Rather than another bleat about late delivery in contravention of their Terms of Reference (bottom of last page!), let's enjoy the content for what it is, which is incredibly useful.

Data Collection and xBRL
A few basics were formally tabled, such as the PRA completing their vendor selection for a data collection system, and a note that the xBRL process chosen across the EU has "some commonality". Of particular interest is the commencement of a testing sub-group which has been charged with assisting the PRA in getting their technology up and running with sample data, and that work is apparently ongoing as we speak.

They have planned to allow selected submittors to dry-run their facilities in Q1 2015, before opening it up to all other firms obliged to submit material in the preparatory phase in Q2. Not sure how much lag this set-up allows, so let's hope they get happy before Christmas!

External Audit and Pillar 3
Another sore point has been the potential inclusion, on a short or long-term basis, of external auditors in the preparation and delivery of Pillar 3 reporting (raised on the Solvency II Wire last month). The PRA opine that external audit requirement guidelines "...are not scheduled to be included" in the forthcoming ITS, and that EIOPA has not decided when to issue public consultation on the matter, though they will at some point.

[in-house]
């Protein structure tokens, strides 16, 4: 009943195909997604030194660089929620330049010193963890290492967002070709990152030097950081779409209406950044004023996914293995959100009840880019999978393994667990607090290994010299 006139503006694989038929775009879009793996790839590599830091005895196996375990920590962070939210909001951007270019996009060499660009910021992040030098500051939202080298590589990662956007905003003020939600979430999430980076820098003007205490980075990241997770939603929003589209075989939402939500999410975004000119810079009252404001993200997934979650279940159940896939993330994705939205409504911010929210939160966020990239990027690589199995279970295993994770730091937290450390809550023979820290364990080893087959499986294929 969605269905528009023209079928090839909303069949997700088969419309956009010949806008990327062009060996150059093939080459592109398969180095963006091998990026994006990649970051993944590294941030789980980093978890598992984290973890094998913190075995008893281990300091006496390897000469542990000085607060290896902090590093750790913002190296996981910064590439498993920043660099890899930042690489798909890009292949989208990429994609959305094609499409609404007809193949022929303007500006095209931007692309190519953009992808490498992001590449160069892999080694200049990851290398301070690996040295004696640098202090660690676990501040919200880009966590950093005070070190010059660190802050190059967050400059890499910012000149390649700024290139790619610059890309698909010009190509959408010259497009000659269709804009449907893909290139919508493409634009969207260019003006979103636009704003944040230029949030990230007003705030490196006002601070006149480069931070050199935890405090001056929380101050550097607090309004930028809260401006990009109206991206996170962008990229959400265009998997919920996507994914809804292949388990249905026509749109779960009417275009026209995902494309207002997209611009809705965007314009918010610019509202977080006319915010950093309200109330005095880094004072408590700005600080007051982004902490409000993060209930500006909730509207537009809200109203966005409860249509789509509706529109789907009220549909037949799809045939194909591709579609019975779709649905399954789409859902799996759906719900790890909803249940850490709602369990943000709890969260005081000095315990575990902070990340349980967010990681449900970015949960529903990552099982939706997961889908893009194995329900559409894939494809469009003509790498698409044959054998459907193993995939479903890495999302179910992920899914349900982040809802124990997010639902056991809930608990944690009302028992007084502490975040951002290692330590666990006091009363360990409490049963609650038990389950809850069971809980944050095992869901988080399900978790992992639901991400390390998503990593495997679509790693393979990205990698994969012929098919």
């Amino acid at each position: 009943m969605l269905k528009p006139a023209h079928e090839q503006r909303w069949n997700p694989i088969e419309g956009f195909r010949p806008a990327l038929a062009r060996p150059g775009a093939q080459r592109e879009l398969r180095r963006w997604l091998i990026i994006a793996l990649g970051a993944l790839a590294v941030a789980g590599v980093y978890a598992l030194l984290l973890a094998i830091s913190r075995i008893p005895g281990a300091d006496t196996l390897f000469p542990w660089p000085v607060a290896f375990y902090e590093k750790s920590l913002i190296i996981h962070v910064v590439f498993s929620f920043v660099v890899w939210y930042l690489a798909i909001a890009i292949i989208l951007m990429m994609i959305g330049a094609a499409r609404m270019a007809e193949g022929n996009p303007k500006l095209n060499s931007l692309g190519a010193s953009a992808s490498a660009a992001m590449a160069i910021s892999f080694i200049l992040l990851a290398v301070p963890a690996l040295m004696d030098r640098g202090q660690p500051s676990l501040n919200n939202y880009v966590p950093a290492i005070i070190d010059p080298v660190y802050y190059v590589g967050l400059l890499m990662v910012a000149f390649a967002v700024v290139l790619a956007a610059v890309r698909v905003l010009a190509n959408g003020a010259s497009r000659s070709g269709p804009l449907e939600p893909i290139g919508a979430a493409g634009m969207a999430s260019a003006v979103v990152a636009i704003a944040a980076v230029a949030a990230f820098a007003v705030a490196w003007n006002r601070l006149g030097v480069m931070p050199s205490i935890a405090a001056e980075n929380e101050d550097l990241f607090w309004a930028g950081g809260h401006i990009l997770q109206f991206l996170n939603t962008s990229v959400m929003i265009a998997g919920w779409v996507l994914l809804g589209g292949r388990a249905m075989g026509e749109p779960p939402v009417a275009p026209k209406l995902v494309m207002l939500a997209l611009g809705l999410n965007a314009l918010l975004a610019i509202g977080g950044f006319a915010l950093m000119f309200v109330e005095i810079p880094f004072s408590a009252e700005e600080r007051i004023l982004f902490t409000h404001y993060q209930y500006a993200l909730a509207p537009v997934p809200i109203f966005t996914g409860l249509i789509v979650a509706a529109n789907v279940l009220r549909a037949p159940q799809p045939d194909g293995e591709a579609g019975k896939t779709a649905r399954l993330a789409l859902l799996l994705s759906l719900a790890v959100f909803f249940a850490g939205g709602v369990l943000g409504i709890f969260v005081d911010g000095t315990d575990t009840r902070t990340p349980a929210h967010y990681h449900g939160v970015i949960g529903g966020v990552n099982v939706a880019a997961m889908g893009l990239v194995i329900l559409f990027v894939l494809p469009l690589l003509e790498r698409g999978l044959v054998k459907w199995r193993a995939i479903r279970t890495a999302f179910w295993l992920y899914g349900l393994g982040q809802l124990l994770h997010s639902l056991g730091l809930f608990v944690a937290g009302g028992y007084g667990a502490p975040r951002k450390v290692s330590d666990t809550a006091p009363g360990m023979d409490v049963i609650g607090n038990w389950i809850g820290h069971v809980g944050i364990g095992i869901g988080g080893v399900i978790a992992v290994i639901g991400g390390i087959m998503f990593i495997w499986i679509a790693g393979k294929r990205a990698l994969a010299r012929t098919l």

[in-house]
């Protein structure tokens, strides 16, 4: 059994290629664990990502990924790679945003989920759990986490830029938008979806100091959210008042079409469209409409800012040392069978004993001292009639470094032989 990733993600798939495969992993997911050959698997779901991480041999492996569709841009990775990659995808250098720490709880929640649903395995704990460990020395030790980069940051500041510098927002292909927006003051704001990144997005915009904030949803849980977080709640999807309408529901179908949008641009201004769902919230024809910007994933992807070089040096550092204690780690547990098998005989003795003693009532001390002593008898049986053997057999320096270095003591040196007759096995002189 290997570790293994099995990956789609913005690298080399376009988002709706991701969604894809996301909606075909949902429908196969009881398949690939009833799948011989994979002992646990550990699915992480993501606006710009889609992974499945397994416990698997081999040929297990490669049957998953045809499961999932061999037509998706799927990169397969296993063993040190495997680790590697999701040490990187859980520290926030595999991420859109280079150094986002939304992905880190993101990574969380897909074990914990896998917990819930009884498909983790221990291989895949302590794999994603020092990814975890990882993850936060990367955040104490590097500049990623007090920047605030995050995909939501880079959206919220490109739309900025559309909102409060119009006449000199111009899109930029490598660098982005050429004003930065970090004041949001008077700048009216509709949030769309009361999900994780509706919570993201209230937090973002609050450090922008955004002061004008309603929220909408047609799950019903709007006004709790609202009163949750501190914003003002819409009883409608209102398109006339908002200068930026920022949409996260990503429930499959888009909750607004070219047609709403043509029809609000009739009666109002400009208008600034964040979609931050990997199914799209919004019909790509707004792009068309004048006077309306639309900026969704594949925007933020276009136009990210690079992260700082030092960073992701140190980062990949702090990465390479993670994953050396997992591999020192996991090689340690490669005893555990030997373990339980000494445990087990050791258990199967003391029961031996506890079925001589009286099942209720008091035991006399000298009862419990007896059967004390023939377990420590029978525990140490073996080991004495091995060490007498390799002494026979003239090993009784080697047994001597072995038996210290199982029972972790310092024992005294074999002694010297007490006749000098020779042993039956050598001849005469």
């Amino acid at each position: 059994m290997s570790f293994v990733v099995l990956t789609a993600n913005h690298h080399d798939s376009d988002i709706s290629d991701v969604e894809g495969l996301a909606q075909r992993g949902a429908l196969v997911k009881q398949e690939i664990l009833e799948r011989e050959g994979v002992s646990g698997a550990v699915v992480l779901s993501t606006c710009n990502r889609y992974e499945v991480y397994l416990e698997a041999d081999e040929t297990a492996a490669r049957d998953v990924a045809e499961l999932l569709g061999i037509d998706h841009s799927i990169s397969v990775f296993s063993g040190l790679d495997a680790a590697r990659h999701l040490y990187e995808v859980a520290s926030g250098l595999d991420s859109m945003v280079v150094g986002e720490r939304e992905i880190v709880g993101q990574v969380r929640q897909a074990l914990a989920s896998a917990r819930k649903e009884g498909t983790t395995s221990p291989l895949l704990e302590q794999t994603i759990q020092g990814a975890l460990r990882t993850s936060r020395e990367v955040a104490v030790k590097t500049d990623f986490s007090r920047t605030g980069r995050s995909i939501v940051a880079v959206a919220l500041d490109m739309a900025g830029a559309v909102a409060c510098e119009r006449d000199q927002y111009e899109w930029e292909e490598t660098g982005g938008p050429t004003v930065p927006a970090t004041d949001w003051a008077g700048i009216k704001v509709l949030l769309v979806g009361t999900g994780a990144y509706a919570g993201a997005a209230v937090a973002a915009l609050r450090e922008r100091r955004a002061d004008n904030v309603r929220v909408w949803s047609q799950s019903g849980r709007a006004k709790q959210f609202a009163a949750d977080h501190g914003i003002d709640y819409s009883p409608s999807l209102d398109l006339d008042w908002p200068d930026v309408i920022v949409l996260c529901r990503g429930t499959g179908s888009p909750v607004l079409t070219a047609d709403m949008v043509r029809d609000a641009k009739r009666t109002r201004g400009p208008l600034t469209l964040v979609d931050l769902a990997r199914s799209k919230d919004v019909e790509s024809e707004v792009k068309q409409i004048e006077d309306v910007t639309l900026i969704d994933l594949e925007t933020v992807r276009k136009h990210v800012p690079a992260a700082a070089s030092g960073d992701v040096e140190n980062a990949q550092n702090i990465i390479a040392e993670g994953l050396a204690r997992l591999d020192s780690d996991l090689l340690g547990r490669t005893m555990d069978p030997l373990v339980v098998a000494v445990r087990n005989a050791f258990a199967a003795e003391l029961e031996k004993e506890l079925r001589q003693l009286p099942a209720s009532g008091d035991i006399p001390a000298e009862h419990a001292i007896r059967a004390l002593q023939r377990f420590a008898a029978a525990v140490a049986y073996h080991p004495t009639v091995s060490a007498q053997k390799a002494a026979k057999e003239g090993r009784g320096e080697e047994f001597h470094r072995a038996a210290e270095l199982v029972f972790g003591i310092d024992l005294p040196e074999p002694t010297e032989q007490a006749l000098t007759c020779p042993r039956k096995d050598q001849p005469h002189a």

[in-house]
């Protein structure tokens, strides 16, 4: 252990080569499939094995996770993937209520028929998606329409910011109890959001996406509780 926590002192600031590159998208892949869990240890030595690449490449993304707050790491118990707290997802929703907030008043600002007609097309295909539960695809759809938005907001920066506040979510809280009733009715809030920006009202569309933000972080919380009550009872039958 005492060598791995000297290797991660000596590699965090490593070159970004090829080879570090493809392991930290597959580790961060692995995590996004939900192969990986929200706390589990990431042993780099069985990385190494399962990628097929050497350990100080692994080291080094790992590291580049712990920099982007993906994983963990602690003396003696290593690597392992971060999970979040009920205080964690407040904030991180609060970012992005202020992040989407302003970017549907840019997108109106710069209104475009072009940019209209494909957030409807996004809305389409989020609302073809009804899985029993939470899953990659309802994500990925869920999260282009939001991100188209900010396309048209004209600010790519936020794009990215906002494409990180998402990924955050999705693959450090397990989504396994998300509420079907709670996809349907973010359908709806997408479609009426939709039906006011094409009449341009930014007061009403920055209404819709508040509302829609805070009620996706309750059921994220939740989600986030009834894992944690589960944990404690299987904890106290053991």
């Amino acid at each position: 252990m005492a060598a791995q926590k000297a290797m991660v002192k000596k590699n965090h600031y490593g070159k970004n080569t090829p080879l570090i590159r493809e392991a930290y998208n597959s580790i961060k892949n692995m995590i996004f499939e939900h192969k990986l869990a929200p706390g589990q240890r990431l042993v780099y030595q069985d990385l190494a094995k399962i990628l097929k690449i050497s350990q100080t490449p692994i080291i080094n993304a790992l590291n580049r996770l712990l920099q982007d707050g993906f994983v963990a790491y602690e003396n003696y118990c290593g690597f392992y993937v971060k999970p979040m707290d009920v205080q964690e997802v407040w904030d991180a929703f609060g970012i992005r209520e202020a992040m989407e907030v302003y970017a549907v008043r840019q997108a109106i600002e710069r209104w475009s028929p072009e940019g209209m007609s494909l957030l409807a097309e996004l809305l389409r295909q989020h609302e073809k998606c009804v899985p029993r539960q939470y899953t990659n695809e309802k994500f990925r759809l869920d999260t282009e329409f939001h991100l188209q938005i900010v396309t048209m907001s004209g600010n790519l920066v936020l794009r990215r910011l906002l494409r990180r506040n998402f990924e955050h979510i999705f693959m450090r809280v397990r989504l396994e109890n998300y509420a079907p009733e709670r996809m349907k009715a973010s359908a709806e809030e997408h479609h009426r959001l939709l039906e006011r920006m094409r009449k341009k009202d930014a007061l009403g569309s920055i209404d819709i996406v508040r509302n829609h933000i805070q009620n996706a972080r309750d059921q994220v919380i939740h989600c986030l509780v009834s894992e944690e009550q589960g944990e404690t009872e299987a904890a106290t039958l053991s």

Clearly the PRA have ambitions to continue their existing requirements for the external audit of regulatory submissions, as evidenced by their preparatory phase approach to gaining comfort on Solvency II Balance Sheet components of all IM applicants and larger SF firms, which will pad out a few partner's wallets at the Big 4 (though perhaps for the right reasons).

Lobbying and questions
Effectively told the attendees to direct more questions to EIOPA rather than them, and in particular to wait for EIOPA's second set of ITS, due any day now. On the basis that ITS will (probably) be accepted by the Commission as delivered, the PRA are reminding firms that this is effectively the only window for the industry to bleat.

Board sign-off of QRTs
A huge bugbear across the industry was the implication, reinforced through the PRA's Pillar 3 Q&A document (Q20, last page), that June 2015 would see piles of QRT material tabled at Board meetings across the UK for them to formally approve. They confirmed at this meeting that the Board "...may choose to delegate aspects of the process for operational reasons" - CFO sign-offs all round!

Asset Data, and interaction between Asset Managers and Insurers
A slightly odd, but very relevant point was raised regarding Insurers interacting with their asset managers to ensure they get the right quantity and level of granularity in their asset data to populate the QRTs. The PRA are naturally concerned about this, given the shortening timeframe, and given that the asset management industry themselves appear to be making some voluntary efforts, it feels like the insurers have some work to do.

Approved Persons in UK under Solvency II - "SIMF-ly The Best"?

The UK prudential and conduct supervisors doubled-up this week with a barrage of paperwork regarding "Fit and Proper" assessment of senior staff members in Insurers under Solvency II.